- Dr. Andre Perry, a well-known spokesman on education policy, writes tor The Hechinger Report on the need for free, quality after-school care, recommending that U.S. Education Secretary Betsy DeVos support a voucher program for after-school care rather than for school choice options.
- While most parents work, programs supporting students before and after school serve only about 18% of children in the United States, often because parents cannot afford the rising cost of childcare or because they live in childcare deserts where not enough options are available.
- Meanwhile, there are still 11.3 million children who are unsupervised after school and who don't get to benefit from the safety and academic enrichment opportunities after-school care can offer.
Though the federal 21st Century Community Learning Center grant came through unscathed in the last federal budget, it is set to expire in 2019, and the Trump administration has indicated that it isn't supportive of the program. The reasoning is based on evidence that the program did not improve academic outcomes and had a tendency to worsen student behavior. However, other advocates point out that this evidence is based on older studies that may not accurately reflect new approaches.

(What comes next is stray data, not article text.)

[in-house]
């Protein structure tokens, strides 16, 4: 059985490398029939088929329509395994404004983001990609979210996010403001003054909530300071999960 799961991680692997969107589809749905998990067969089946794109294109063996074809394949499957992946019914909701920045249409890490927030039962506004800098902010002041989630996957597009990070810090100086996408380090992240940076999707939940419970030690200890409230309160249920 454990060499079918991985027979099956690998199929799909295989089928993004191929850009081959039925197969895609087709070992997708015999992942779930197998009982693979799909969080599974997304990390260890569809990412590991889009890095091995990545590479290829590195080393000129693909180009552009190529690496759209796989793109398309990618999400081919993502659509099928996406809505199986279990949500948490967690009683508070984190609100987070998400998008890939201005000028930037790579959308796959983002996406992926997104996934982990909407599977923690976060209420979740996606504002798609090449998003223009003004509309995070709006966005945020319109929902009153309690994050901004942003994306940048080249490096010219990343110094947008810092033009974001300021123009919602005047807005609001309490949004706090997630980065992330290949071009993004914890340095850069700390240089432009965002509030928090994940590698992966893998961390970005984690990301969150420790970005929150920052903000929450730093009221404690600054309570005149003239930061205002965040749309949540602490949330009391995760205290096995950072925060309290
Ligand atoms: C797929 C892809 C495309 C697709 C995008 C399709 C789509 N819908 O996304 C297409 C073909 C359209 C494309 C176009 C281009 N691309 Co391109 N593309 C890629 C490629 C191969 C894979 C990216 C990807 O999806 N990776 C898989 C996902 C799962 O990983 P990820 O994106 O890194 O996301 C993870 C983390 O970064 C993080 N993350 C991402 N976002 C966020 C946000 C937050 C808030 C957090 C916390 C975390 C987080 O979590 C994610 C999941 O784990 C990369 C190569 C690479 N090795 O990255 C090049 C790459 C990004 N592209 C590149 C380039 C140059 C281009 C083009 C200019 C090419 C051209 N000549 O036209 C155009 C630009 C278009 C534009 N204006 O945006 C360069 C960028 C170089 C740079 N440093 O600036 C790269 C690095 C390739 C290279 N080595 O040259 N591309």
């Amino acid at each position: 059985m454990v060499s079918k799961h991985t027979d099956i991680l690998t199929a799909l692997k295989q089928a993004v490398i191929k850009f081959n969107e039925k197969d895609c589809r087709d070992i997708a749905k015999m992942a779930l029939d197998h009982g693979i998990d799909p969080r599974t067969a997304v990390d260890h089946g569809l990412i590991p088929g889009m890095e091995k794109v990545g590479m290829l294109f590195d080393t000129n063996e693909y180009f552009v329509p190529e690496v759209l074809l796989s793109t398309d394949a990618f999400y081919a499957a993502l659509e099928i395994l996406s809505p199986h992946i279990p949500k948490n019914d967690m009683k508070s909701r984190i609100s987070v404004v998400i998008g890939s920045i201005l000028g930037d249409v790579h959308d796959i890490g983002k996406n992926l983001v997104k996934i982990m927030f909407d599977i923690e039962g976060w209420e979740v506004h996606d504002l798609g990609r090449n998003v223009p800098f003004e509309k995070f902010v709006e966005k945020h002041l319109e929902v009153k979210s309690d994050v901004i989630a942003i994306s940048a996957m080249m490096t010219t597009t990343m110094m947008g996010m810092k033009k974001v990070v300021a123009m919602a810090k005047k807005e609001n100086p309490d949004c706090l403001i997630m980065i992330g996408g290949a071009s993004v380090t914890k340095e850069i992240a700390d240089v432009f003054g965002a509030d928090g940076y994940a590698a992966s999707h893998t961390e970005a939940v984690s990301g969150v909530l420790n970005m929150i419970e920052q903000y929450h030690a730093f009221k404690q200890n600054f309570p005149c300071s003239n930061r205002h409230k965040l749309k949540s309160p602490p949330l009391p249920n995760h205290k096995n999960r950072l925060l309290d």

For many families, the need for safe, affordable and high-quality after-school care is clear. School days do not usually correspond with work days, and the high cost of after school care means millions of children are left unsupervised after school. According to a 2014 report by the Afterschool Alliance, in 2004, the parents of 15.3 million children said they would enroll their child in an after-school program if one were available. By 2014, that number rose to 19.4 million children.
When properly operated, after-school care programs offer benefits and make a difference in students' lives. They can keep students safe and support them academically while allowing parents to work without worrying about their kids being on their own. They can also keep teens from dropping out of school and be used to help better prepare students for the workforce instead. While long-term solutions are elusive, community organizations like the Boys & Girls Clubs of America are helping to fill the gap in many areas of the country.